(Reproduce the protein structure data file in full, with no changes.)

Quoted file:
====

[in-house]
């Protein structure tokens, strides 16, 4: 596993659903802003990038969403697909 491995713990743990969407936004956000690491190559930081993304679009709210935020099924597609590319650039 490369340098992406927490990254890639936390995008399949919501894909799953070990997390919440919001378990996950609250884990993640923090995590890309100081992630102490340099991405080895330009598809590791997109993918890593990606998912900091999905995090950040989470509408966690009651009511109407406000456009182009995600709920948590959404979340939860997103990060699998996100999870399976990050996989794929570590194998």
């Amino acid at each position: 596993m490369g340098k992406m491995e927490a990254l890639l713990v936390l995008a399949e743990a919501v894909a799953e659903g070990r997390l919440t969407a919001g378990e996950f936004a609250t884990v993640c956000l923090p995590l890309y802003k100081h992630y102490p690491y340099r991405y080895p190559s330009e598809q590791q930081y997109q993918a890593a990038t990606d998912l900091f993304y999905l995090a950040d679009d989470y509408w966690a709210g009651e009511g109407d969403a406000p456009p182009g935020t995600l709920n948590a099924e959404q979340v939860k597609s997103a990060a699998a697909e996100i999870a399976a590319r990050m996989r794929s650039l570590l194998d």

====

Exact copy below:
[in-house]
């Protein structure tokens, strides 16, 4: 596993659903802003990038969403697909 491995713990743990969407936004956000690491190559930081993304679009709210935020099924597609590319650039 490369340098992406927490990254890639936390995008399949919501894909799953070990997390919440919001378990996950609250884990993640923090995590890309100081992630102490340099991405080895330009598809590791997109993918890593990606998912900091999905995090950040989470509408966690009651009511109407406000456009182009995600709920948590959404979340939860997103990060699998996100999870399976990050996989794929570590194998």
């Amino acid at each position: 596993m490369g340098k992406m491995e927490a990254l890639l713990v936390l995008a399949e743990a919501v894909a799953e659903g070990r997390l919440t969407a919001g378990e996950f936004a609250t884990v993640c956000l923090p995590l890309y802003k100081h992630y102490p690491y340099r991405y080895p190559s330009e598809q590791q930081y997109q993918a890593a990038t990606d998912l900091f993304y999905l995090a950040d679009d989470y509408w966690a709210g009651e009511g109407d969403a406000p456009p182009g935020t995600l709920n948590a099924e959404q979340v939860k597609s997103a990060a699998a697909e996100i999870a399976a590319r990050m996989r794929s650039l570590l194998d």